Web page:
Publisher: Langmead &
Baker Ltd. Managing Editor: .
By Justine Kabwe
Man is the only one that negotiates and uses this as an alternative to brute force. It is important to note that every negotiating situation is in essence new and unfamiliar.
The issue is to know how to apply the skills in order to achieve a sell.
What does is it mean to negotiate? The English Oxford dictionary definition is to confer with a view to finding terms of agreement.
Negotiation is a communicative process that attempts to solve a difference of opinion between two parties with the view of finding agreement. How does negotiation contrast with selling?
Selling is a process of identifying the person or people to whom you want to sell an idea, then getting through to them by increasing their awareness and interest in the idea and getting them to act on the idea.
Negotiating is as a process of getting the best terms once the other side starts to act on their interest.
THE HARD TASK CONSUMER
For many consumers, having to plan and arrange finances can be a daunting task - especially given that there are so many different products and providers to choose from.
To help, there are various different sources of advice and several different types of adviser who can guide and assist the consumer.
Insurance brokers and other intermediaries can help choose general insurance (such as home, car, travel and sickness insurance). They can assist consumers who are considering making long-term investments such as:
? personal pensions, life insurance, health insurance, collective investments and other investments based on stocks and shares, bonds and endowment policies.
? Mortgage advisers assist consumers in selecting suitable home loans.
LIFE ASSURANCE PRODUCTS
Life assurance or insurance is a simple concept you buy a policy that pays to your beneficiary or beneficiaries when you die. The Readers Digest great dictionary of English language defines a concept as an idea to help sell or publicise a commodity
PURPOSES OF LIFE ASSURANCE PRODUCTS
Depending on the financial situation, life assurance can be used for a variety of purposes, e.g:
? Death benefits - ensures that those who are most important to you will be taken care of in the event of your death
? Disability protection - ensures that your premium will be paid and your insurance will remain in force if you are disabled and unable to work
? Retirement planning - funds accumulate to provide for the future retirement needs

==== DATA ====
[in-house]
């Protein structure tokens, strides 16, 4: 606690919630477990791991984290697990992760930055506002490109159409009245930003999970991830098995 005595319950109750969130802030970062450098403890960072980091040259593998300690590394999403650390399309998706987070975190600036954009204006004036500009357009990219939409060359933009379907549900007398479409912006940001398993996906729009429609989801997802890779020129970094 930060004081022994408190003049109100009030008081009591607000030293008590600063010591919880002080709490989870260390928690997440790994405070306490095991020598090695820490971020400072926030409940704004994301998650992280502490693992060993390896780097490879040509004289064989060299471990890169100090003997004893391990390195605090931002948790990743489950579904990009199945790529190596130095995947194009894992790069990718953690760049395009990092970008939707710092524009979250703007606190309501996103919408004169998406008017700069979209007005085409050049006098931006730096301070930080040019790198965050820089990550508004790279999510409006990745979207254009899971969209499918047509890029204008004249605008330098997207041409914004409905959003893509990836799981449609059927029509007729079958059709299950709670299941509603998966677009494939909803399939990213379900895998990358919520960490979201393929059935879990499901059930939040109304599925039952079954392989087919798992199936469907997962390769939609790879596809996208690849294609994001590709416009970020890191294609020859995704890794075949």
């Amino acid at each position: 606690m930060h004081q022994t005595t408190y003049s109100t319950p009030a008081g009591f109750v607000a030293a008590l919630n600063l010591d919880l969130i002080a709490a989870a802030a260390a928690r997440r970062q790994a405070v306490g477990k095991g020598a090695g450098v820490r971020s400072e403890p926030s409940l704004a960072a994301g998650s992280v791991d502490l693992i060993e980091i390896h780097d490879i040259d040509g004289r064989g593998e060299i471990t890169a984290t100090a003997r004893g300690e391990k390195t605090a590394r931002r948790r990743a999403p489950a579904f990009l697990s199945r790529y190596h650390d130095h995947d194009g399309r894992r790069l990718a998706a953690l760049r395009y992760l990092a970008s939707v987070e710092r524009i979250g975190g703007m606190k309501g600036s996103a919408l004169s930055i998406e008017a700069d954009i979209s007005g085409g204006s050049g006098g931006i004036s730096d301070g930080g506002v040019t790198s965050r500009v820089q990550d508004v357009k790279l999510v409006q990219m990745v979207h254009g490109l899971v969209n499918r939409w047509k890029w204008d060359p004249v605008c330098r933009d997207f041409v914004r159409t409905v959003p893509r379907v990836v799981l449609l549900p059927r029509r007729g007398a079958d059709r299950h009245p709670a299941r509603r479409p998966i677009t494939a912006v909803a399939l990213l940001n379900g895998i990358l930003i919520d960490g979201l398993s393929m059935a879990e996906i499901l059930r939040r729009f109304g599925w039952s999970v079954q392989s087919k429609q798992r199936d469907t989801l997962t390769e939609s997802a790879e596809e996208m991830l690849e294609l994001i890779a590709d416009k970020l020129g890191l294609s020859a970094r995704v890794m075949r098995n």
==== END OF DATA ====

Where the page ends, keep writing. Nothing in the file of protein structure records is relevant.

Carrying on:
? Cash Accumulation - save money for the future emergencies or opportunities
BROAD CATEGORY OF LIFE ASSURANCE PRODUCTS
Whole life products offer permanent coverage where the cost is literally stretched out over what the insurance company expects your life period to be. The assurance in this case is payable on the death of life assured whenever it happens.
Endowment products are when the sum assured or benefit is payable only at the end of the selected period provided the life assured survives the end of the period (term).
In Zambia the common products on the market are:
? Anticipated endowments that provide interim lump sum payments every five years beside the main benefits that are payable on completion of the term or earlier death. Each money lump sum is up to 15 percent of the sum assured with maturity payment being less any interim lump sum paid to date. The terms could be 15, 20, 25 years.
? Child deferred endowments that pay a sum assured on the survival of the child to the age 21 or earlier death after the age of 14. Where the parent dies before completion of the term payments the premiums are waived until benefits become payable.
? School fees endowments are available either concurrently or individually for primary, secondary and tertiary education.
Term assurance products offer death risk cover for a limited term and are good for only a certain period of time. These are pure protections plans occasionally used by businesses as keyman insurance. The prospects are high although the Interest in the policies is declining significantly in the industry.